houston innovators podcast episode 123

Houston innovator: The future of decarbonization is data-driven decision making

Sujatha Kumar discusses her decarbonization data company on this week's episode of the Houston Innovators Podcast. Photo via LinkedIn

Decarbonizing the energy industry would be a lot more successful if companies had the tools to more efficiently and accurately track their carbon footprint.

Sujatha Kumar has created that tool with her startup Dsider, a decision intelligence platform with a suite of software tools to equip energy businesses with the data they need to make informed decisions. Kumar, founder and CEO, has spent years consulting companies on finding operational success and now is using her Dsider platform to streamline results.

"When I looked at how companies made decisions — especially in the decarbonization world — I realized there was a big gap to be filled, and that's how Dsider was born," Kumar says on the Houston Innovators Podcast.

"We are creating transparency so that companies can have a digital footprint of how decarbonization can happen, and allowing them to make decisions along the way that are always going to be towards decarbonation and not forgetting that everything has an economic trade off," she continues.

Dsider, a Greentown Houston member company, is targeting the energy industry specifically — oil and gas, petrochemicals, utilities, etc. She says Dsider has the potential to bring decarbonization decision making to other industries as well. For now, Dsider has a few customers and is actively seeking out a few more.

"One of the first few things we want to do is get traction with a handful of customers," "We have the rigor and we are able to make sure the products we have brought to market are really something that is going to land well with customers. From that, we want to see the growth accelerator."

This year, Kumar hopes raise seed funding and grow her team and customer base. She still is working with companies as a consultant with her business, Ayatis LLC. She says the two roles go hand in hand — Dsider is a tool she can offer her consultancy clients.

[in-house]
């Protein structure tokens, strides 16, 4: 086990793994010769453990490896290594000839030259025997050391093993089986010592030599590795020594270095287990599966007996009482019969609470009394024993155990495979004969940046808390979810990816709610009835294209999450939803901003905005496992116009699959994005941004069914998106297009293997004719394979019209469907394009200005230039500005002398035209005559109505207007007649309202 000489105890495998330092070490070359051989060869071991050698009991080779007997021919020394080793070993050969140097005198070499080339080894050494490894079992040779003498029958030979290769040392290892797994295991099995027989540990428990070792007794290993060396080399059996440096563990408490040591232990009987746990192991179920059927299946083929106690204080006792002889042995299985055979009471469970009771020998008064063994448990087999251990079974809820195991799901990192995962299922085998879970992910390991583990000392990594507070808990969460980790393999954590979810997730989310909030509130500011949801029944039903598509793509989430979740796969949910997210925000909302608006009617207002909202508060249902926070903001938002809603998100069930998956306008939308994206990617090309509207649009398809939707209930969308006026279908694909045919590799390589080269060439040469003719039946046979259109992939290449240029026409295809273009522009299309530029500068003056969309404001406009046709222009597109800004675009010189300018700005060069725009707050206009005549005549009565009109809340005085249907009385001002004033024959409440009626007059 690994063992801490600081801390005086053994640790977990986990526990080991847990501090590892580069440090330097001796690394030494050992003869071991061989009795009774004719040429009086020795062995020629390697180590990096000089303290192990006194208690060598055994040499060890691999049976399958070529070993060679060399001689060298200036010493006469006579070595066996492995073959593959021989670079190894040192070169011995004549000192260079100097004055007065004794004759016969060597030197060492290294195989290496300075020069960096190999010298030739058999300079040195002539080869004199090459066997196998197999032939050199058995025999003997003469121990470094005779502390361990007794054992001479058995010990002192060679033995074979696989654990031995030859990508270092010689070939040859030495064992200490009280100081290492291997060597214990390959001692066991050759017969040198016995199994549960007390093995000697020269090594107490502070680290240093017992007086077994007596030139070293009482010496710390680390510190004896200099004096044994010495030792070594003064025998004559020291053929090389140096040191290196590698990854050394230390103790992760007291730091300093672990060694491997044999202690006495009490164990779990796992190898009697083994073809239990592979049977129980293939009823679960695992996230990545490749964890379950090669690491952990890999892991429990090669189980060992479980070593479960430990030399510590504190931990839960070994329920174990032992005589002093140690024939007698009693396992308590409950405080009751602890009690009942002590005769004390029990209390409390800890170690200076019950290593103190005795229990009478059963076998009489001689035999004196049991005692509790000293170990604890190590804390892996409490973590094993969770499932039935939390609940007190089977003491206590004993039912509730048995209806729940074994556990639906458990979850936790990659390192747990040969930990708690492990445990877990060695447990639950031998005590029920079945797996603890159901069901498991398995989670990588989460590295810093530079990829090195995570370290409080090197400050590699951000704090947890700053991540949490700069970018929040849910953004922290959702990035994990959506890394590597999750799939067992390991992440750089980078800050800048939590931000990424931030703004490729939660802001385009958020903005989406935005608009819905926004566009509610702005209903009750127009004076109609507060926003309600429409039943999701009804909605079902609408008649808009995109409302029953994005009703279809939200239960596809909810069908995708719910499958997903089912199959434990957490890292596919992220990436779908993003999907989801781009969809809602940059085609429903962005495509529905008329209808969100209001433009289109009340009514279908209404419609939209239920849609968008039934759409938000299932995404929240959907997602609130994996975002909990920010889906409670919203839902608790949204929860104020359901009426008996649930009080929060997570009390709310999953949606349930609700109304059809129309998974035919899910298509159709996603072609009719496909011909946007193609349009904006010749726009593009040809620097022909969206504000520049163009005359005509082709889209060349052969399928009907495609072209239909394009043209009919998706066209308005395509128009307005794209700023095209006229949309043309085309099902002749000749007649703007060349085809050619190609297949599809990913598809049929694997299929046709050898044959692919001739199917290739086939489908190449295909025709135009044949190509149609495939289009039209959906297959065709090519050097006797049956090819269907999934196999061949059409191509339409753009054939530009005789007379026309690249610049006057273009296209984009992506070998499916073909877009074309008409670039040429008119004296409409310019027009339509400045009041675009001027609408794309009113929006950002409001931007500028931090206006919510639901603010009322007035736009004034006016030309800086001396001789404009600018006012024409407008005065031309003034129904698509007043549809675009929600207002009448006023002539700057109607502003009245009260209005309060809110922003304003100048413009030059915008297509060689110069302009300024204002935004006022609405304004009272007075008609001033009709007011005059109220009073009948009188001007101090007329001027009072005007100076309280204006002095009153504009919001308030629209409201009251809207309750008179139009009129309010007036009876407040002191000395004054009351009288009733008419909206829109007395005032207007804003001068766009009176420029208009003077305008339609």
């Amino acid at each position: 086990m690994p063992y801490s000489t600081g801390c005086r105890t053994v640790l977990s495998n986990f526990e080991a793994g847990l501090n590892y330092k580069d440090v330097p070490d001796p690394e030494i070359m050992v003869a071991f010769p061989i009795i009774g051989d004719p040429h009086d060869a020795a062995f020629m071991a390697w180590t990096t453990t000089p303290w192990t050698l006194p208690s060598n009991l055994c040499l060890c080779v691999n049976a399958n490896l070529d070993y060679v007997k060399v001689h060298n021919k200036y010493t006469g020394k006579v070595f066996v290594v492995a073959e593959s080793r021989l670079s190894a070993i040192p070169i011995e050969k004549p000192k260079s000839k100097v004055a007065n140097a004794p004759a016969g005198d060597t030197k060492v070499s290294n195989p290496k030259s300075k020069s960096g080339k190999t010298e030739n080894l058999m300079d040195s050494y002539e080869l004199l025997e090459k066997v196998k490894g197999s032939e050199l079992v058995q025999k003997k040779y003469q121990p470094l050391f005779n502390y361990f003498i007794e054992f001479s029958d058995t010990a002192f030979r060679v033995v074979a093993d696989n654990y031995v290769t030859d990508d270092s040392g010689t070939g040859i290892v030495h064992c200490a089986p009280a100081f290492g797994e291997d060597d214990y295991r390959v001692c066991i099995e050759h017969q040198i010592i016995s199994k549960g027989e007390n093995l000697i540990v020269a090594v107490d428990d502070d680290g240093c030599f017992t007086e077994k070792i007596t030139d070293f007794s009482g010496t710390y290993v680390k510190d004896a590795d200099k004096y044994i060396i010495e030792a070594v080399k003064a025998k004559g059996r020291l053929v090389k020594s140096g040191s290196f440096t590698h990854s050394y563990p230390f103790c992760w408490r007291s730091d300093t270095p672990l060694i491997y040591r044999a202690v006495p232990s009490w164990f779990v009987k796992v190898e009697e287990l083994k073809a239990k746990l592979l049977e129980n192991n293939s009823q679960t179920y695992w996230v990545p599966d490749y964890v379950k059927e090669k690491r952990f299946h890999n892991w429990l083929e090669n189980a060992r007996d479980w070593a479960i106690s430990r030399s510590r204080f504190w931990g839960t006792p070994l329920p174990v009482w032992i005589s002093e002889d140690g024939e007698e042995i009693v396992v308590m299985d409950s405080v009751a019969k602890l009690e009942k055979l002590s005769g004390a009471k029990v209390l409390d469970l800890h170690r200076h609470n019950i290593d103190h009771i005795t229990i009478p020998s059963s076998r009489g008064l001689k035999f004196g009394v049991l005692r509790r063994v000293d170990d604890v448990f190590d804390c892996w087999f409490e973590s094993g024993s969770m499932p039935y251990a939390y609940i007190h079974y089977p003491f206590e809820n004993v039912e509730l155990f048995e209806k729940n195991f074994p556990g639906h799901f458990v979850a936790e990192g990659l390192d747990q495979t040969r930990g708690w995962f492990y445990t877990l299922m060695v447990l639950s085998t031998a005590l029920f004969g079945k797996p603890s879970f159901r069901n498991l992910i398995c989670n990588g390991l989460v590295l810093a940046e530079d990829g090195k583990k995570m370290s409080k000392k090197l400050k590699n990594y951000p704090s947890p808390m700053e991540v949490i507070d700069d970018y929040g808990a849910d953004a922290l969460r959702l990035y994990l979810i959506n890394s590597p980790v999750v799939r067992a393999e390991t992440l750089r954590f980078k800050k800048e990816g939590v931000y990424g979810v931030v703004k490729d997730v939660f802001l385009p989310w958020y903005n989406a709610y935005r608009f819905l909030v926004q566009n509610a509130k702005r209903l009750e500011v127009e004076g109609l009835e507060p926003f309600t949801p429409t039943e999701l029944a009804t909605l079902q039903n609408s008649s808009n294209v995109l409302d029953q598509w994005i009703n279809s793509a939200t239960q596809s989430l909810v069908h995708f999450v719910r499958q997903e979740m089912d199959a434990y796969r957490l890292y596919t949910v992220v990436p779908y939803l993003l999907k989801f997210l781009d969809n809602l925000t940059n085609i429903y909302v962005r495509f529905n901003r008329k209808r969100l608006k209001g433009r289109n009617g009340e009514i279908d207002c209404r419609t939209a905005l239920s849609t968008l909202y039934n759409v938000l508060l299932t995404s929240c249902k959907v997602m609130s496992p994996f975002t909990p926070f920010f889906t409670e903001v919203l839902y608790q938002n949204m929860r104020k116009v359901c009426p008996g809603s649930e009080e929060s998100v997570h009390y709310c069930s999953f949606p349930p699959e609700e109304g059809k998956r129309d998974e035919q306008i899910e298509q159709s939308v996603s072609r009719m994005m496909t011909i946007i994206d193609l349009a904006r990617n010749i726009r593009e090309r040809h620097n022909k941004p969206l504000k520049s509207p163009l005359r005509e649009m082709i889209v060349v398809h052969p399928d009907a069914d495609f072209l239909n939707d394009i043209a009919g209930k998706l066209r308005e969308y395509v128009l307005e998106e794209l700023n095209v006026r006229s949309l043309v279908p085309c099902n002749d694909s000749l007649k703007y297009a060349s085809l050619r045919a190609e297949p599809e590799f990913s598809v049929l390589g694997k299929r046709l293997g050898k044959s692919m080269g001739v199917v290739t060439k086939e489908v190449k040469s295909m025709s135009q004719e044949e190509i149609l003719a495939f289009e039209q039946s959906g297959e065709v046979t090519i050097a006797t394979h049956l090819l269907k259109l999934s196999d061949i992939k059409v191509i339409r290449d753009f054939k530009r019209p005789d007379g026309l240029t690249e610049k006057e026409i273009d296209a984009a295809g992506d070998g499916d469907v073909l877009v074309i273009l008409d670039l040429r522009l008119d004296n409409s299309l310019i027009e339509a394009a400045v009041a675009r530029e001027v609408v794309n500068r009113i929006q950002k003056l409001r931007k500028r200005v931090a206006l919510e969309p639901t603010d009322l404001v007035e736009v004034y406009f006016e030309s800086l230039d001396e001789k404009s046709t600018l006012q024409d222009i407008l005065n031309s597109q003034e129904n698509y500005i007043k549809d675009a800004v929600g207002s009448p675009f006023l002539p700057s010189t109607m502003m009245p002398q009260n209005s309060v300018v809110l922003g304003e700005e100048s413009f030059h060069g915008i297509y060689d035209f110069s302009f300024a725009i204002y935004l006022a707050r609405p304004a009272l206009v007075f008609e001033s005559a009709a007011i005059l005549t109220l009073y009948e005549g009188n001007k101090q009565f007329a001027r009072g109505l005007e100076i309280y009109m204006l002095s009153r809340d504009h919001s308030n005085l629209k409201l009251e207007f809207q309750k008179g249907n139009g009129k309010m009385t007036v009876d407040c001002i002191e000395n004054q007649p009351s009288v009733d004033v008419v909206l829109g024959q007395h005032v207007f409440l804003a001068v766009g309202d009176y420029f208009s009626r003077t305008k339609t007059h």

"We live in that world today where a single role isn't enough for us," Kumar says. "The consulting angle has really helped me think through the customer journey. ... That has really created the Dsider and product journey. In order for me to grow Dsider, I can't balance the consulting that I used to do, so all of my consulting will be geared towards helping customers decarbonize and leveraging Dsider to do that."

Kumar shares more on Dsider's potential impact on decarbonization and how she has observed changes in Houston's innovation ecosystem on the podcast. Listen to the full interview below — or wherever you stream your podcasts — and subscribe for weekly episodes.


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Building Houston

 
 

Ty Audronis founded Tempest Droneworx to put drone data to work. Photo courtesy of Tempest Droneworx

Ty Audronis quite literally grew up in Paradise. But the Northern California town was destroyed by wildfire in 2018, including Audronis’ childhood home.

“That’s why it’s called the Campfire Region,” says the founder, who explains that the flames were started by a spark off a 97-year-old transmission line.

But Audronis, who has literally written the book on designing purpose-built drones — actually, more than one — wasn’t going to sit back and let it happen again. Currently, wildfire prevention is limited to the “medieval technology” of using towers miles apart to check for smoke signals.